On Wednesday, several key Senators sent a letter to Interior Secretary Dirk Kempthorne expressing concern about an Interior Department proposal they say will weaken the Endangered Species Act.

The letter states that draft revisions to the act have suggested a major overhaul of the act is under consideration and demands that the Bush administration include Congress in any attempt to rewrite the 30-year-old law. It also includes 15 questions that the Senators want answered before the Interior Department approves any changes.

The 90-page draft proposal would limit the number of species protected and acres of habitat preserved. It also includes a timeline for protection, and gives states more power over the species that are protected.

Barbara Boxer (D-Calif.), Benjamin L. Cardin (D- Md.), Frank R. Lautenberg (D-N.J.), and Joe Lieberman (I-Conn.) and Bernard Sanders (I-Vt.) signed on to the missive.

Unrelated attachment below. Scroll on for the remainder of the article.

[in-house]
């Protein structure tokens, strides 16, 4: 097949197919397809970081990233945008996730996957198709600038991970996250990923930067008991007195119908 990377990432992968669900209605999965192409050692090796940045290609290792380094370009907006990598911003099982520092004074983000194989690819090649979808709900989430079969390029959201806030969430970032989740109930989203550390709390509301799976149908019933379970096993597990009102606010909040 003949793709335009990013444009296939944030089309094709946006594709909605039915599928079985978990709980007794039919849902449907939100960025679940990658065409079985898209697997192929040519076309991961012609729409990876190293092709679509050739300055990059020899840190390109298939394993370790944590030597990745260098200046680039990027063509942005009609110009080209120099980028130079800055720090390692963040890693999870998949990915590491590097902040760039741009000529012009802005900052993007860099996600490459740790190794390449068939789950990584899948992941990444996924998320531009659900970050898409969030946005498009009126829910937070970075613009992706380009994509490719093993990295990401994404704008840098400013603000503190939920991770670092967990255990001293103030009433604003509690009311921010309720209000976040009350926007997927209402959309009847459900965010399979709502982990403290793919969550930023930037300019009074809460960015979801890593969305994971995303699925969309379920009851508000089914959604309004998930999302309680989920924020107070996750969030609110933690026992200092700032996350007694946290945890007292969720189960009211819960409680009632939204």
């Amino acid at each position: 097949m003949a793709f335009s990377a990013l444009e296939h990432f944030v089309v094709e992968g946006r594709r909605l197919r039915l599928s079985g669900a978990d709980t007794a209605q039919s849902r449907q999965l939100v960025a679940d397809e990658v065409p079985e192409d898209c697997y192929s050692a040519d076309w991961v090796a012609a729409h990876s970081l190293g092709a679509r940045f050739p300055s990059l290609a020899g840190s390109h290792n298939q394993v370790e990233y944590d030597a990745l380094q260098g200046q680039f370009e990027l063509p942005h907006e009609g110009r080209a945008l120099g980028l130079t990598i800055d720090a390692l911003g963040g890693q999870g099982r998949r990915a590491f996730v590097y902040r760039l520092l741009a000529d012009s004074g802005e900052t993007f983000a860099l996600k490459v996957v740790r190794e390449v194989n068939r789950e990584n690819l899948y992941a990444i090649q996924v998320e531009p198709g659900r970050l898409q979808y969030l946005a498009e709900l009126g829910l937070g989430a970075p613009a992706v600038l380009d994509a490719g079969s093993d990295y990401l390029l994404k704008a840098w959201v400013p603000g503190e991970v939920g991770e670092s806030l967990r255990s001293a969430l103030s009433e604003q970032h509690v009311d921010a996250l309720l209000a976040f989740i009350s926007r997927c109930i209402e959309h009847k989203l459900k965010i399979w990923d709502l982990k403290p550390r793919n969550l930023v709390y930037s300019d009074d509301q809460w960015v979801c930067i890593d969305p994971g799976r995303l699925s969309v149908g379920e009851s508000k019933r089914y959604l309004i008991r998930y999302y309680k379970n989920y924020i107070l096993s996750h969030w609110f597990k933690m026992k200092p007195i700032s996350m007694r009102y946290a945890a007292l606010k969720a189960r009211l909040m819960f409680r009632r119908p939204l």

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“We believe that the changes put into place by the rule revisions would reduce dramatically the current scope and positive impact of the Endangered Species Acts,” said the letter. “[I]f the draft revisions had been in place 30 years ago, it is hard to imagine that we ever could have achieved the success — with bald eagles, grizzly bears, sea turtles, sea otters, and many other species — of which we now are deservedly proud.”

Some environmental advocates have expressed concern that the proposed changes could weaken the act so much so that 80 percent of the 1,300 species currently on the list could lose protection.

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